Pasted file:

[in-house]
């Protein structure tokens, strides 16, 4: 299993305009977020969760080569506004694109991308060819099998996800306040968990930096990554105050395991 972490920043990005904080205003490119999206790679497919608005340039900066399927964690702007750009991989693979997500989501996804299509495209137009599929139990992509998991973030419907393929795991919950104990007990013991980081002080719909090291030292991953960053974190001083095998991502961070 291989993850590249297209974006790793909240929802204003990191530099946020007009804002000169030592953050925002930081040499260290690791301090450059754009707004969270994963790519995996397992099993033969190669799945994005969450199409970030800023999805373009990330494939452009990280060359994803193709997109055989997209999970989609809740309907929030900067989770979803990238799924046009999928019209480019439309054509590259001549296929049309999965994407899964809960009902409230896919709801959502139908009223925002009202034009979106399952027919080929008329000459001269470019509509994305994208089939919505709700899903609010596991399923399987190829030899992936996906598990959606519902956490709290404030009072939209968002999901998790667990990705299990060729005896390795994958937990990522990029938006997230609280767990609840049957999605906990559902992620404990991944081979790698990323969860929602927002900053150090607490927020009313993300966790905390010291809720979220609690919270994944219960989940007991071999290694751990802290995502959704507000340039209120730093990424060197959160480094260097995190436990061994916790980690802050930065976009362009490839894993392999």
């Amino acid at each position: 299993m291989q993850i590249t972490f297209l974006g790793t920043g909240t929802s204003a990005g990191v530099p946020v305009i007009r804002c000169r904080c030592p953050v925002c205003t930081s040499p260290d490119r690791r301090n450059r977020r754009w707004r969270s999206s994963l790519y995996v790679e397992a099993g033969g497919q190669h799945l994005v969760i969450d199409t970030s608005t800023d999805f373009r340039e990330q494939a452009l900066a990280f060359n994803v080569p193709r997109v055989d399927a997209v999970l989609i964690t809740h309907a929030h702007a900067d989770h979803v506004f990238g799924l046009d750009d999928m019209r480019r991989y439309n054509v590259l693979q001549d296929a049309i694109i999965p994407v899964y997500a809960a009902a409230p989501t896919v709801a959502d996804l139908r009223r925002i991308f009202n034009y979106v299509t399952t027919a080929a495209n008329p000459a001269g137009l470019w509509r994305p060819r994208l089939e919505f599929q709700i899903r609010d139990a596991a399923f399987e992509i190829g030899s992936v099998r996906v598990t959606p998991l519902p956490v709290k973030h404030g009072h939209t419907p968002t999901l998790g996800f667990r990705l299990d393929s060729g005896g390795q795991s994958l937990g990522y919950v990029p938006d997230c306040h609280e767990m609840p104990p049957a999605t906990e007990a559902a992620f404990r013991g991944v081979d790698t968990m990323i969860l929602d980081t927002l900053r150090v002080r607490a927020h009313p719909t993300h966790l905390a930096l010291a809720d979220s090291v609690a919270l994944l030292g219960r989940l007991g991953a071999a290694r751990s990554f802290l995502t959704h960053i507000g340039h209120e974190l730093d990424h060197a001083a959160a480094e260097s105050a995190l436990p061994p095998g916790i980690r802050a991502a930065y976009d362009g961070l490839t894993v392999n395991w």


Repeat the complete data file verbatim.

[in-house]
């Protein structure tokens, strides 16, 4: 299993305009977020969760080569506004694109991308060819099998996800306040968990930096990554105050395991 972490920043990005904080205003490119999206790679497919608005340039900066399927964690702007750009991989693979997500989501996804299509495209137009599929139990992509998991973030419907393929795991919950104990007990013991980081002080719909090291030292991953960053974190001083095998991502961070 291989993850590249297209974006790793909240929802204003990191530099946020007009804002000169030592953050925002930081040499260290690791301090450059754009707004969270994963790519995996397992099993033969190669799945994005969450199409970030800023999805373009990330494939452009990280060359994803193709997109055989997209999970989609809740309907929030900067989770979803990238799924046009999928019209480019439309054509590259001549296929049309999965994407899964809960009902409230896919709801959502139908009223925002009202034009979106399952027919080929008329000459001269470019509509994305994208089939919505709700899903609010596991399923399987190829030899992936996906598990959606519902956490709290404030009072939209968002999901998790667990990705299990060729005896390795994958937990990522990029938006997230609280767990609840049957999605906990559902992620404990991944081979790698990323969860929602927002900053150090607490927020009313993300966790905390010291809720979220609690919270994944219960989940007991071999290694751990802290995502959704507000340039209120730093990424060197959160480094260097995190436990061994916790980690802050930065976009362009490839894993392999």
């Amino acid at each position: 299993m291989q993850i590249t972490f297209l974006g790793t920043g909240t929802s204003a990005g990191v530099p946020v305009i007009r804002c000169r904080c030592p953050v925002c205003t930081s040499p260290d490119r690791r301090n450059r977020r754009w707004r969270s999206s994963l790519y995996v790679e397992a099993g033969g497919q190669h799945l994005v969760i969450d199409t970030s608005t800023d999805f373009r340039e990330q494939a452009l900066a990280f060359n994803v080569p193709r997109v055989d399927a997209v999970l989609i964690t809740h309907a929030h702007a900067d989770h979803v506004f990238g799924l046009d750009d999928m019209r480019r991989y439309n054509v590259l693979q001549d296929a049309i694109i999965p994407v899964y997500a809960a009902a409230p989501t896919v709801a959502d996804l139908r009223r925002i991308f009202n034009y979106v299509t399952t027919a080929a495209n008329p000459a001269g137009l470019w509509r994305p060819r994208l089939e919505f599929q709700i899903r609010d139990a596991a399923f399987e992509i190829g030899s992936v099998r996906v598990t959606p998991l519902p956490v709290k973030h404030g009072h939209t419907p968002t999901l998790g996800f667990r990705l299990d393929s060729g005896g390795q795991s994958l937990g990522y919950v990029p938006d997230c306040h609280e767990m609840p104990p049957a999605t906990e007990a559902a992620f404990r013991g991944v081979d790698t968990m990323i969860l929602d980081t927002l900053r150090v002080r607490a927020h009313p719909t993300h966790l905390a930096l010291a809720d979220s090291v609690a919270l994944l030292g219960r989940l007991g991953a071999a290694r751990s990554f802290l995502t959704h960053i507000g340039h209120e974190l730093d990424h060197a001083a959160a480094e260097s105050a995190l436990p061994p095998g916790i980690r802050a991502a930065y976009d362009g961070l490839t894993v392999n395991w």